But one thing I do love about Nathan is that he dares to dream. So I said I would try. But that I would spend no more than one day looking for the ingredients for his vision and if they didn’t turn up – which they inevitably wouldn’t – he would have to design a new costume. Preferably one featuring morning glory and fried peanuts.

I randomly chose a shop to begin my search the next day. The conversation there went like this:

Me: Motorbike raincoat?
Store lady: Yes.
Me: Two heads?
Store lady: Yes.
Me: Green?
Store lady: Yes.
Me: Two of them?
Store lady: Yes.
Me: Holy Mother of God. WHAT. JUST. HAPPENED.

And with that, she reached under the counter and produced them, as if she’d been expecting me.

“Well, Hanoi” I said. “You win again.”

And so Nathan’s vision became reality:
And I became sweaty and delirious from the combination of glue gun and plastic, but still none-the-wiser on how this place works. Which is just the way I like it.

Happy Year of the Dragon! Now go out and buy some stuff.

Friday, 6 January 2012

Foreigners on the flip side

One of my favourite blogs from 2011 is Photastic USA, written by Huyen, a Hanoian who has moved to America with her husband Ben. While living in Hanoi for three years Ben kept a near-daily blog about his experiences living in Huyen’s country, and in a neat role-reversal, Huyen has now taken up where he left off, only writing about living in Ben’s country.

Huyen’s blog reveals that the expat experience, no matter where you’re coming from or going to, is, in many ways, a universal one. She writes about her first Thanksgiving with the same wide-eyed excitement as me when I wrote about my first Tet; she writes about snow with the same awe that I feel for the Hanoi summer; and she writes about commuting in NYC with the same terror experienced by any expat in Hanoi traffic:

“To be honest, if Ben did not go with me, I would cry in the station because of being scared. The crowd in the bus station is not the worst thing. As soon as we step out of the station, I saw a huge crowd of people on the sidewalk. I was surprised and asked Ben: Are all of them going to work? Ben said he thought so. It was really overwhelming how many people walking on the sides of streets in New York. Everyone was also in hurry to work. They walked so fast. I felt like I would be pushed if I just stopped for a second. One thing came out of my head that understand now how foreigners in Vietnam are so scared and nervous about the rush hour in Hanoi.”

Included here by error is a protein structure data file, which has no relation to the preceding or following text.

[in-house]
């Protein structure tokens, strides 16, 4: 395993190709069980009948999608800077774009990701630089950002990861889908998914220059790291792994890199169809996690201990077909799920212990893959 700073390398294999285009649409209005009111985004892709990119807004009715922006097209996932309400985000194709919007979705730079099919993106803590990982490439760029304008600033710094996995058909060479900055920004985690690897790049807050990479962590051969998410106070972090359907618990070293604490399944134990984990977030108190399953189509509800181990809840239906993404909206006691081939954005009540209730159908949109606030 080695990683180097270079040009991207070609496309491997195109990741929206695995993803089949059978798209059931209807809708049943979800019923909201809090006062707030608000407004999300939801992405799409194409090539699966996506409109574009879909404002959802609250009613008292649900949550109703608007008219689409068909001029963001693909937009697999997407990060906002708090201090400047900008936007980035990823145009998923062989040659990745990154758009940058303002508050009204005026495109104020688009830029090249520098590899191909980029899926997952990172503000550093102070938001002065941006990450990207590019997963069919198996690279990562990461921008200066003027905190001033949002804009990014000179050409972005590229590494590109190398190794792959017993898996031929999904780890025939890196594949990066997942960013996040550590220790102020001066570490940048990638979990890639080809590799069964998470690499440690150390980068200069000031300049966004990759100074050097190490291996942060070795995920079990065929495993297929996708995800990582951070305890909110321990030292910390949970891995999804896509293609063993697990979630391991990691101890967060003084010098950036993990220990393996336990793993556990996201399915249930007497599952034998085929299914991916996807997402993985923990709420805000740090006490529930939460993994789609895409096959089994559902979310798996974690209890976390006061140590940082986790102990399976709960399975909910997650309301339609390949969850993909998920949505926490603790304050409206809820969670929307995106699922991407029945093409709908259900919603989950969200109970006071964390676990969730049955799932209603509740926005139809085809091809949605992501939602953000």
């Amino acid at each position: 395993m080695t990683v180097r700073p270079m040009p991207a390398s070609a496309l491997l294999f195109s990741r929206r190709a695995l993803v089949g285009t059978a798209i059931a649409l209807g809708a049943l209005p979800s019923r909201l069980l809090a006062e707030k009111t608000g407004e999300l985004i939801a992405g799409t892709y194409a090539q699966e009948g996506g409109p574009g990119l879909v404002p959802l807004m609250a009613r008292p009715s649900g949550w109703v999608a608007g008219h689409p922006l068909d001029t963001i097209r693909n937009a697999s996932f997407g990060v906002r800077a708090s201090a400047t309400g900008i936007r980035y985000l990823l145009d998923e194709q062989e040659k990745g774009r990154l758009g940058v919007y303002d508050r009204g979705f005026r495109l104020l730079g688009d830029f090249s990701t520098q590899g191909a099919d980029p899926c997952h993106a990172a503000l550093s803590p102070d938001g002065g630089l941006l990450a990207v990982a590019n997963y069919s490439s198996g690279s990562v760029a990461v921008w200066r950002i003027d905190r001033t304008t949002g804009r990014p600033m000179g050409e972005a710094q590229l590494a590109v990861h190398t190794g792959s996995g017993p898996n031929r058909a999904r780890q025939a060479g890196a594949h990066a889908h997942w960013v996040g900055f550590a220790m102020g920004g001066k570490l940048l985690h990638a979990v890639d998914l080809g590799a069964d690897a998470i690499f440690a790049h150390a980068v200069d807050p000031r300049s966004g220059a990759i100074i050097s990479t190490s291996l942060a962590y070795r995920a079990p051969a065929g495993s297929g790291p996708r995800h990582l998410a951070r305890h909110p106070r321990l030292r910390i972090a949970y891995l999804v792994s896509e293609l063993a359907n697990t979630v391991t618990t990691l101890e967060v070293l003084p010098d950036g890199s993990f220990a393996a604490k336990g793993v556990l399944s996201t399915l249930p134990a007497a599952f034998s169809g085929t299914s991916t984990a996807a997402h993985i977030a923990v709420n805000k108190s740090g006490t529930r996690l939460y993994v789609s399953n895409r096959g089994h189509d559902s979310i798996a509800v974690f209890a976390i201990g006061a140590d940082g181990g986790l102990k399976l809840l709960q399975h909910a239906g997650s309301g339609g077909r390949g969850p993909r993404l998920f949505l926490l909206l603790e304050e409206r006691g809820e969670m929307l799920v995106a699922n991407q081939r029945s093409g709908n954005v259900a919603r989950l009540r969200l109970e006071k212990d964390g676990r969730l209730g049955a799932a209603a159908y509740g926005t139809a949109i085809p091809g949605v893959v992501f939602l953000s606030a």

Like me, she marvels at the differences between Western and Vietnamese weddings, and then, like me, decides that she prefers the traditions of her new country rather than her own. Also like me, she writes a post on the novel attitude to pets in her new culture:

“If you go to Vietnam and you see many signs of places with dogs or cats pictures, those are called Dog or Cat Restaurants. And you might see a lot of people inside. When we were riding bicycles in California, I saw a sign with a Dog and Cat picture, but I was surprised when the sign actually said: Dog and Cat Hospital! I stopped right away and told Ben: "Oh my god, I think my parents will be very very surprised when I show them this sign." So I asked Ben to take picture of me in front of the hospital. When I first moved here, I felt a little bit strange seeing how pets, especially dogs, are treated here. They have their own beds which I did not even have when I was a kid.”

She struggles with the local food, with its lack of rice and vegetables (although in one awesome scene she wows a crowd of guys at a barbecue by hoeing into some pig’s trotters), and has difficulties remembering and pronouncing American names: